Otherwise, the place greatly resembled the end of last year’s Halloween party, or Dunn’s own birthday party last month, or any other weekend night of rowdiness at the Act, where the night wasn’t considered a success unless a few tables were toppled.
“We’ve trashed that place so many times … it takes a beating and gets fixed,” Dunn said. “Twenty-four hours later, if someone wanted to rent the space, it would have been ready to go. Look, nightclubs are built to get trashed, and the Act was built to withstand a closing party three nights a week for 10 years.”
As it is, the Act has been swept away and the space swept clean. One person says this is not the end, but the beginning.
“I believe everything happens for a reason,” Shunock says. “This could be a blessing in disguise.”
With top accommodations, first-rate entertainment, high-end shopping and a slew of acclaimed chefs, the Palazzo has positioned itself as one of the most luxurious resorts on the Strip.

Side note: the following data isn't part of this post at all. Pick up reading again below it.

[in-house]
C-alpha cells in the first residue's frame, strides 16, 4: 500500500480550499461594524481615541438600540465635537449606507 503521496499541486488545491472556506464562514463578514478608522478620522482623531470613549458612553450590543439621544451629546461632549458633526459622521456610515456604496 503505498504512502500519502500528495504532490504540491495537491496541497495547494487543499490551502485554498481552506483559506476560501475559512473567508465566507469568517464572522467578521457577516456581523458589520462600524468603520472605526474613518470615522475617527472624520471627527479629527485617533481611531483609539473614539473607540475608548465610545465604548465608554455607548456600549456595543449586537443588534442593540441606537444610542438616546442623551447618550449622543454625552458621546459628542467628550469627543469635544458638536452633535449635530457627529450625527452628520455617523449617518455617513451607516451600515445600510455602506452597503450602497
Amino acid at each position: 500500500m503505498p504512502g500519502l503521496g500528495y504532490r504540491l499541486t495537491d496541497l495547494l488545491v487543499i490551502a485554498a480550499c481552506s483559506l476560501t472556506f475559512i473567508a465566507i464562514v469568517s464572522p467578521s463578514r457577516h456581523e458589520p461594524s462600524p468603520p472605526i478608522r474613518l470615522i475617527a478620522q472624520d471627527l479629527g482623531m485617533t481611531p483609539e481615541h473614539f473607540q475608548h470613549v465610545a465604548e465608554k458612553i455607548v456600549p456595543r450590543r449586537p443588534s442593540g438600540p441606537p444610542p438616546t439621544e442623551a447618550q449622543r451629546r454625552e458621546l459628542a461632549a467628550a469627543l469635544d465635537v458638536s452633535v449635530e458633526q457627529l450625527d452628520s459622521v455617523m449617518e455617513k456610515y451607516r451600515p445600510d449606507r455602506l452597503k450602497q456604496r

More than 3,000 all-suite rooms start at 740 square feet and are decorated in a modern, yet classic, Italian style. Each room features a sleeping area, with a king or two queens, and a sunken living room area with floor to ceiling windows.
A cathedral ceiling tops the Palazzo casino, while a second 80-foot dome brings natural light to the property's lobby. The 105,000 square foot casino features more than 2,000 slots and 80 table games but lacks the stale smell of cigarettes, as the property is LEED certified with smoking off limits in most of the Palazzo — including 50 percent of the casino floor.
Dining at the Palazzo is among the best of the Strip, starting with Wolfgang Puck's CUT. Chef Simon To serves up authentic Chinese cuisine at Zine, while Sushisamba combines Brazilian and Peruvian flavors with Japanese techniques. At LAVO, club-goers can dine on Mediterranean dishes before heading upstairs to the bath house-inspired nightclub.